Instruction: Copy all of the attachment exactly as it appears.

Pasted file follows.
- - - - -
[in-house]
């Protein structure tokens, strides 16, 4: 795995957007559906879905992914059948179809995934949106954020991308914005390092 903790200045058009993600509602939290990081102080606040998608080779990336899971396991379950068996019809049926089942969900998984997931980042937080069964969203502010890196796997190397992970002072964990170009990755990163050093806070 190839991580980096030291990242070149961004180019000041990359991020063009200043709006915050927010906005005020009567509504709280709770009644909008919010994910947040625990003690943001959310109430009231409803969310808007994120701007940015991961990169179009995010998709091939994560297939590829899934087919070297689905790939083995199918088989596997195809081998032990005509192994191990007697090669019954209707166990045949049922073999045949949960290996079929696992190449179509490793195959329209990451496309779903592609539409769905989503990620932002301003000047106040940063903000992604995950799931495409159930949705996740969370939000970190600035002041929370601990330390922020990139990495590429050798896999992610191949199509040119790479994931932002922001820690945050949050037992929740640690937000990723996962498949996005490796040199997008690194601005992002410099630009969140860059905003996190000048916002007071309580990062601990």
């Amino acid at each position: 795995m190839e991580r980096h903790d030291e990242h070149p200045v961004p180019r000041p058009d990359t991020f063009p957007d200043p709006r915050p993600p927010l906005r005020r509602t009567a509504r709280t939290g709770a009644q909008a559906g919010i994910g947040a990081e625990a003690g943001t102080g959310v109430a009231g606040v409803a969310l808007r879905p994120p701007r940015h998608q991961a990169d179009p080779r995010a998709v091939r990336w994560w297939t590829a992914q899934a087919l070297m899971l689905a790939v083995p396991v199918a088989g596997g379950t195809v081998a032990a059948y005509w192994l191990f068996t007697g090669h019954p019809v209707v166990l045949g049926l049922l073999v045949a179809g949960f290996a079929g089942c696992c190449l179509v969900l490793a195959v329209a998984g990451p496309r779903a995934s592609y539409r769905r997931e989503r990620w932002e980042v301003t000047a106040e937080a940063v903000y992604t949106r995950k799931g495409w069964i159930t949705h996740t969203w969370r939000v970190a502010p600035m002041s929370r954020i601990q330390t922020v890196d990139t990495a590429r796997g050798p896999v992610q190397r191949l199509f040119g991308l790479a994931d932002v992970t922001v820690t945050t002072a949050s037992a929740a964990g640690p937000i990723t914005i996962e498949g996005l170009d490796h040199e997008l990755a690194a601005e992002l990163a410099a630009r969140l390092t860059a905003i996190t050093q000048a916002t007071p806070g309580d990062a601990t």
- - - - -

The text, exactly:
[in-house]
């Protein structure tokens, strides 16, 4: 795995957007559906879905992914059948179809995934949106954020991308914005390092 903790200045058009993600509602939290990081102080606040998608080779990336899971396991379950068996019809049926089942969900998984997931980042937080069964969203502010890196796997190397992970002072964990170009990755990163050093806070 190839991580980096030291990242070149961004180019000041990359991020063009200043709006915050927010906005005020009567509504709280709770009644909008919010994910947040625990003690943001959310109430009231409803969310808007994120701007940015991961990169179009995010998709091939994560297939590829899934087919070297689905790939083995199918088989596997195809081998032990005509192994191990007697090669019954209707166990045949049922073999045949949960290996079929696992190449179509490793195959329209990451496309779903592609539409769905989503990620932002301003000047106040940063903000992604995950799931495409159930949705996740969370939000970190600035002041929370601990330390922020990139990495590429050798896999992610191949199509040119790479994931932002922001820690945050949050037992929740640690937000990723996962498949996005490796040199997008690194601005992002410099630009969140860059905003996190000048916002007071309580990062601990």
């Amino acid at each position: 795995m190839e991580r980096h903790d030291e990242h070149p200045v961004p180019r000041p058009d990359t991020f063009p957007d200043p709006r915050p993600p927010l906005r005020r509602t009567a509504r709280t939290g709770a009644q909008a559906g919010i994910g947040a990081e625990a003690g943001t102080g959310v109430a009231g606040v409803a969310l808007r879905p994120p701007r940015h998608q991961a990169d179009p080779r995010a998709v091939r990336w994560w297939t590829a992914q899934a087919l070297m899971l689905a790939v083995p396991v199918a088989g596997g379950t195809v081998a032990a059948y005509w192994l191990f068996t007697g090669h019954p019809v209707v166990l045949g049926l049922l073999v045949a179809g949960f290996a079929g089942c696992c190449l179509v969900l490793a195959v329209a998984g990451p496309r779903a995934s592609y539409r769905r997931e989503r990620w932002e980042v301003t000047a106040e937080a940063v903000y992604t949106r995950k799931g495409w069964i159930t949705h996740t969203w969370r939000v970190a502010p600035m002041s929370r954020i601990q330390t922020v890196d990139t990495a590429r796997g050798p896999v992610q190397r191949l199509f040119g991308l790479a994931d932002v992970t922001v820690t945050t002072a949050s037992a929740a964990g640690p937000i990723t914005i996962e498949g996005l170009d490796h040199e997008l990755a690194a601005e992002l990163a410099a630009r969140l390092t860059a905003i996190t050093q000048a916002t007071p806070g309580d990062a601990t």